From: Ottawa Citizen
By Ian MacLeod
OTTAWA — A plan to relocate the Canadian border station at Cornwall on to nearby American soil will leave Canada more vulnerable to Akwesanse cigarette smugglers and organized mobsters, says the association representing the country’s convenience store operators.
“There’s no opposition to wanting to make the Cornwall border crossing more effective and efficient because it certainly is not right now. What there is opposition to is how the proposed move will increase contraband tobacco,” and further penalize legitimate cigarette sellers, said Alex Scholten, president of the Canadian Convenience Stores Association.
Scholten and association executives staged a two-day blitz of Ottawa this week, calling on about 15 MPs of all parties to push the government to stop the border station relocation and do more to stem the illegal, untaxed tobacco trade with increased policing and more committed political leadership.
The infamous Smugglers’ Alley is estimated to cost the federal, Quebec and Ontario governments at least $1.6 billion a year in unpaid tobacco taxes.
When tobacco smuggling peaked in 2009, almost nine per cent of the association’s 23,000 members went out of business, chiefly because they could not compete with cheap, contraband cigarettes selling for a fraction of the price of legal smokes, which represent about half of a typical store’s sales.
“It doesn’t take a lot to reach a tipping point,” said Scholten.
Hundreds of millions of additional dollars worth of marijuana, cocaine, Esctasy and guns ship through the same pipeline, used by upwards of 175 large and small organized crime groups, according to the RCMP.
“The recognition is there,” Scholten said Tuesday of the reception his group received from MPs. “It’s an issue that frustrates them. But it’s also an issue that they feel is (so) complex that, ‘How do we approach this?’
“What we’d like is them to show some leadership coming up with some of these thing themselves.”
The jurisdictional complexities of the problem are unmatched in North America. The border zone spans seven governments — two federal, two provincial, one state and two aboriginal — plus their respective policing, customs, immigration, taxation and other agencies.
For criminals, especially organized and high-financed outlaws such as the Hells Angels and Russian mafia, the fractured frontier isn’t much of hurdle.
The anticipated move of the border station, announced in last year’s Canada-U.S. Beyond the Border agreement, will only do more harm to border integrity, say the convenience store operators, an opinion shared by Imperial Tobacco Canada.
The move, according to the agreement, will see a Canada Border Services Agency (CBSA) pre-clearance station for goods and travellers opened just across the St. Lawrence River at Massena, New York, likely as part of the new U.S. Customs and Border Patrol (CPB) station there. One source says final details about the move may be announced within two months.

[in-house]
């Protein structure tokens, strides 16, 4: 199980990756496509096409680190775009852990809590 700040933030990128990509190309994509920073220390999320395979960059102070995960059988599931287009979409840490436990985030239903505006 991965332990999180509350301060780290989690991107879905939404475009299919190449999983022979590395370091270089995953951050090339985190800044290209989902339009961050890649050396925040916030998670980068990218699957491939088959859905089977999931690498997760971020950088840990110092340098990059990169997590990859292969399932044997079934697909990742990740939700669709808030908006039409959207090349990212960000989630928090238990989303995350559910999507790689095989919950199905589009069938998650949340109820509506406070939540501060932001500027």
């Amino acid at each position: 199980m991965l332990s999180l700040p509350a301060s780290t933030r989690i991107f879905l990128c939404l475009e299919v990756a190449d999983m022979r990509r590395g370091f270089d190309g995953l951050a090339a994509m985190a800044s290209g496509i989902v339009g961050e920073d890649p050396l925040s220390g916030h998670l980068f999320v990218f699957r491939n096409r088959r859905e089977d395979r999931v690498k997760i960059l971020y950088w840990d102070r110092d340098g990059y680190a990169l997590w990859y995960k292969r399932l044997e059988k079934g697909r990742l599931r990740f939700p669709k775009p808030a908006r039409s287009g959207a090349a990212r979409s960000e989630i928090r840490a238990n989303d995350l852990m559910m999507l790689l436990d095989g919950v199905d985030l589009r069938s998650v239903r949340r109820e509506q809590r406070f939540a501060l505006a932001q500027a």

Part of the intent is intercept the truckloads of raw and fine-cut tobacco from the Carolinas before they reach clandestine cigarette manufacturing plants on the U.S. portion of Cornwall Island, home to Canada’s Akwesasne Mohawk community and the U.S. St. Regis Mohawk reserve.
As it stands now, the shipments can reach the island relatively unimpeded. The finished cigarettes are then smuggled by road through the temporary Canada customs station at Cornwall or bypass customs altogether by travelling by boat to trans-shipment points along the St. Lawrence shoreline, where they’re moved inland by truck and car.
Others are sold at smoke shacks that line the highway through Akwesasne, St. Regis and at the not too distant Kahnawake Mohawk reserve on Montreal’s south shore.
But as Scholten and others argue, moving the CBSA post to Massena will leave the door to the Canadian mainland wide open for those who can find a way to skirt Massena or ship Canadian-grown raw tobacco to the island for processing and then back on across the undefended bridge to Cornwall and rest of Eastern Canada.
“If they have freer access to transporting the product from the island onto the mainland, it’s going to mean more activity for those criminal organizations in our local communities,” he said.
As well, the 2011 Conservative election platform promised new commitments to fight contraband, including mandatory jail time for repeat offenders and a new RCMP anti-contraband force of 50 officers.
But, “it’s never happened,” said Scholten. “We’re asking for that police force to be finally put in place … and a level of co-operation between federal, provincial, First Nations and U.S. governments to talk about the issue, perhaps in within the framework of existing parliamentary standing committees.
“We’ve been trying to keep this issue front line and centre as far as awareness, we don’t want this issue to become normalized. When we go into meetings with government, the common (refrain) is, ‘not us, go talk to them (another department) over there’.’
“It’s so complex that I think everyone has just assumed it can never be solved and we’ll just put our heads in the sand and pretend it’s not there.
But, “there must be some receptive ears to sitting down and having a very fulsome, co-operative discussion on how we can resolve this for everyone’s benefit.”